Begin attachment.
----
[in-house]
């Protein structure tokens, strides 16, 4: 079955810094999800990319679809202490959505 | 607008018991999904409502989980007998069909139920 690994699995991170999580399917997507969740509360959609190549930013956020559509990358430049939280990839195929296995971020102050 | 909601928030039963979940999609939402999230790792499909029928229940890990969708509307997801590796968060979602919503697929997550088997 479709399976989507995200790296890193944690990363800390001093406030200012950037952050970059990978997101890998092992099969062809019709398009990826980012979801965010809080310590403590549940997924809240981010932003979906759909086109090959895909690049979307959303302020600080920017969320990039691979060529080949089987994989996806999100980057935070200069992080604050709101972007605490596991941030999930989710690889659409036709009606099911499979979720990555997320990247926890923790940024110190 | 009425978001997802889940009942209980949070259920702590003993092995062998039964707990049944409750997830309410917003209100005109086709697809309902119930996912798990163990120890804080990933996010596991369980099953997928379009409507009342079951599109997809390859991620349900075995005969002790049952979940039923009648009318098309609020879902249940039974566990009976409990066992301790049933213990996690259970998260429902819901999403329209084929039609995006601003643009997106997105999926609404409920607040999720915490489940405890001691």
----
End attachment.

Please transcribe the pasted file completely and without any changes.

[in-house]
């Protein structure tokens, strides 16, 4: 079955810094999800990319679809202490959505 | 607008018991999904409502989980007998069909139920 690994699995991170999580399917997507969740509360959609190549930013956020559509990358430049939280990839195929296995971020102050 | 909601928030039963979940999609939402999230790792499909029928229940890990969708509307997801590796968060979602919503697929997550088997 479709399976989507995200790296890193944690990363800390001093406030200012950037952050970059990978997101890998092992099969062809019709398009990826980012979801965010809080310590403590549940997924809240981010932003979906759909086109090959895909690049979307959303302020600080920017969320990039691979060529080949089987994989996806999100980057935070200069992080604050709101972007605490596991941030999930989710690889659409036709009606099911499979979720990555997320990247926890923790940024110190 | 009425978001997802889940009942209980949070259920702590003993092995062998039964707990049944409750997830309410917003209100005109086709697809309902119930996912798990163990120890804080990933996010596991369980099953997928379009409507009342079951599109997809390859991620349900075995005969002790049952979940039923009648009318098309609020879902249940039974566990009976409990066992301790049933213990996690259970998260429902819901999403329209084929039609995006601003643009997106997105999926609404409920607040999720915490489940405890001691």